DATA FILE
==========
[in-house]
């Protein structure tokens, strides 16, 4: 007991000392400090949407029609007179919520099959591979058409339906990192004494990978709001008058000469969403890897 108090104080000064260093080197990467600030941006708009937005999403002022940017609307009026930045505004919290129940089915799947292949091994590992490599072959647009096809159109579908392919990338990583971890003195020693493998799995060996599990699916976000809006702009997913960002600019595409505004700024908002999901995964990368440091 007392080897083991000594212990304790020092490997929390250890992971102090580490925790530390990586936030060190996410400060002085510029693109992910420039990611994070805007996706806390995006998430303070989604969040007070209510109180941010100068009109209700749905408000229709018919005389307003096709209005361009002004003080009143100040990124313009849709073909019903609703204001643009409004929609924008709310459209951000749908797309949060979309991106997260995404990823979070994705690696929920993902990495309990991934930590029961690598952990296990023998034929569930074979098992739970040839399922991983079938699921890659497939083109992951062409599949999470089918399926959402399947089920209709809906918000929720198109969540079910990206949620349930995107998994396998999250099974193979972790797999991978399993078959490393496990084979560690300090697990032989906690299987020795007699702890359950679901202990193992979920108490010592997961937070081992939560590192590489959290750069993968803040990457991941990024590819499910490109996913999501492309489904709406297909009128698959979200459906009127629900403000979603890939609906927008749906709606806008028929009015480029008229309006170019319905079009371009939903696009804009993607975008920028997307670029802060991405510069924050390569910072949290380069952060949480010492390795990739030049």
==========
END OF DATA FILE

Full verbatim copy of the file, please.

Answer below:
[in-house]
């Protein structure tokens, strides 16, 4: 007991000392400090949407029609007179919520099959591979058409339906990192004494990978709001008058000469969403890897 108090104080000064260093080197990467600030941006708009937005999403002022940017609307009026930045505004919290129940089915799947292949091994590992490599072959647009096809159109579908392919990338990583971890003195020693493998799995060996599990699916976000809006702009997913960002600019595409505004700024908002999901995964990368440091 007392080897083991000594212990304790020092490997929390250890992971102090580490925790530390990586936030060190996410400060002085510029693109992910420039990611994070805007996706806390995006998430303070989604969040007070209510109180941010100068009109209700749905408000229709018919005389307003096709209005361009002004003080009143100040990124313009849709073909019903609703204001643009409004929609924008709310459209951000749908797309949060979309991106997260995404990823979070994705690696929920993902990495309990991934930590029961690598952990296990023998034929569930074979098992739970040839399922991983079938699921890659497939083109992951062409599949999470089918399926959402399947089920209709809906918000929720198109969540079910990206949620349930995107998994396998999250099974193979972790797999991978399993078959490393496990084979560690300090697990032989906690299987020795007699702890359950679901202990193992979920108490010592997961937070081992939560590192590489959290750069993968803040990457991941990024590819499910490109996913999501492309489904709406297909009128698959979200459906009127629900403000979603890939609906927008749906709606806008028929009015480029008229309006170019319905079009371009939903696009804009993607975008920028997307670029802060991405510069924050390569910072949290380069952060949480010492390795990739030049």